Banaue Rice Terraces

Banuaue Rice Terraces

Two years ago I was in Egypt marveling at the Pyramids of Giza. Each one is a masterpiece that took numerous laborers years to build, but the final product has endured for thousands of years through wars, famines, and droughts. While I was standing inside the Pyramid of Khafre, I remember thinking how surreal it seemed to be encompassed by an object that I had studied about for so long.

These structures were meticulously designed for the sole purpose of being the final resting places for their respective Pharaohs. Each one required many people to work together to create a lasting monument that would endure long beyond their lifetime.

On the other side of the world in the small mountain village of Banaue, Philippines, farmers as far back as 4,000 years ago began creating a series of rice terraces that would over time become the largest of its kind in the world. Even though it is not as well recognized across the globe, the feat they were able to carry out is still noteworthy. If you put the steps of the terraces end to end, it would encircle half of the globe.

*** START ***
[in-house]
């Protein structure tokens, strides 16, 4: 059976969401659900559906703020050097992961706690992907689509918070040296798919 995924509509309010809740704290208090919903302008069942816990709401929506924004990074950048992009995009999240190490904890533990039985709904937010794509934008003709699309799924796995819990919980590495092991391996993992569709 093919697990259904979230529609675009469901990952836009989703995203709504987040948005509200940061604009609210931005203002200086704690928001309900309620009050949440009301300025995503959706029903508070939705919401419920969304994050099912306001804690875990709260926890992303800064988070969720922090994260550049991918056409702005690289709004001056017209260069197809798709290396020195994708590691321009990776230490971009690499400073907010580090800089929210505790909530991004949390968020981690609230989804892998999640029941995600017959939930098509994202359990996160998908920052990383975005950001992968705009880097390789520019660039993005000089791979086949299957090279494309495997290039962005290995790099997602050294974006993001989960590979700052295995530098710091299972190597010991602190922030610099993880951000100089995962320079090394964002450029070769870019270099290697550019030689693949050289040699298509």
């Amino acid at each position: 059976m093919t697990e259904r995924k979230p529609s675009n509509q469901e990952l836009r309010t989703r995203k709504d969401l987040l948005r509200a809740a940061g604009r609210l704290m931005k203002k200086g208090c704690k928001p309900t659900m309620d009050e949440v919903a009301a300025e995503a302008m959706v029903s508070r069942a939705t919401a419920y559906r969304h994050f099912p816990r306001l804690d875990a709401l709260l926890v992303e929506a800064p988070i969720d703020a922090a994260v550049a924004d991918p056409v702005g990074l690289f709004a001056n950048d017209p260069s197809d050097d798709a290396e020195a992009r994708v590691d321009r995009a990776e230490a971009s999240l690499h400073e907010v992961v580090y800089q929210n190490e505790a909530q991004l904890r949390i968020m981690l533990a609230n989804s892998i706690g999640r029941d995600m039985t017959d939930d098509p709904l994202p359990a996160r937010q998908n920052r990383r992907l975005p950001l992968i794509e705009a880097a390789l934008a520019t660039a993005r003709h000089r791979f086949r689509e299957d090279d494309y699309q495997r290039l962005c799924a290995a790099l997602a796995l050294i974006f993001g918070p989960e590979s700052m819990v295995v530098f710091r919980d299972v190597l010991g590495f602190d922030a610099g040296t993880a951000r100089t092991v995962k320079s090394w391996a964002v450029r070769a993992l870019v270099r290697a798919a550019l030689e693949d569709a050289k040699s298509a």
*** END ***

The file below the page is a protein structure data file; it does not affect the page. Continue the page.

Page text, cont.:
This is the biggest and most well-known of all the tourist destinations in Philippines so obviously I wanted to see it for myself. It took a lot of work to try to figure out how to get to Banaue since it is very secluded, but eventually we got all of it worked out.

When I woke up from the van that I had slept in the night before, I got to witness the sun coming up over the terraces and reflecting off the water that filled the river down below. This would be the start to an exhausting yet rewarding day as we trekked through narrow paths and up steep embankments to get a better look at the man-made wonders.

After hiking for hours to reach the mountain village of Batad, I spoke with some of the local people and hosted an impromptu basketball camp for some of the children at the school. I feel like I was able to get a good slice of the local flavor and tourist side all in one. If you are going to Southeast Asia, you must make a stop by the rice terraces to witness the massive amount of handmade work that has been done over the course of thousands of years.

Bryan Clifton

Oklahoma City, OK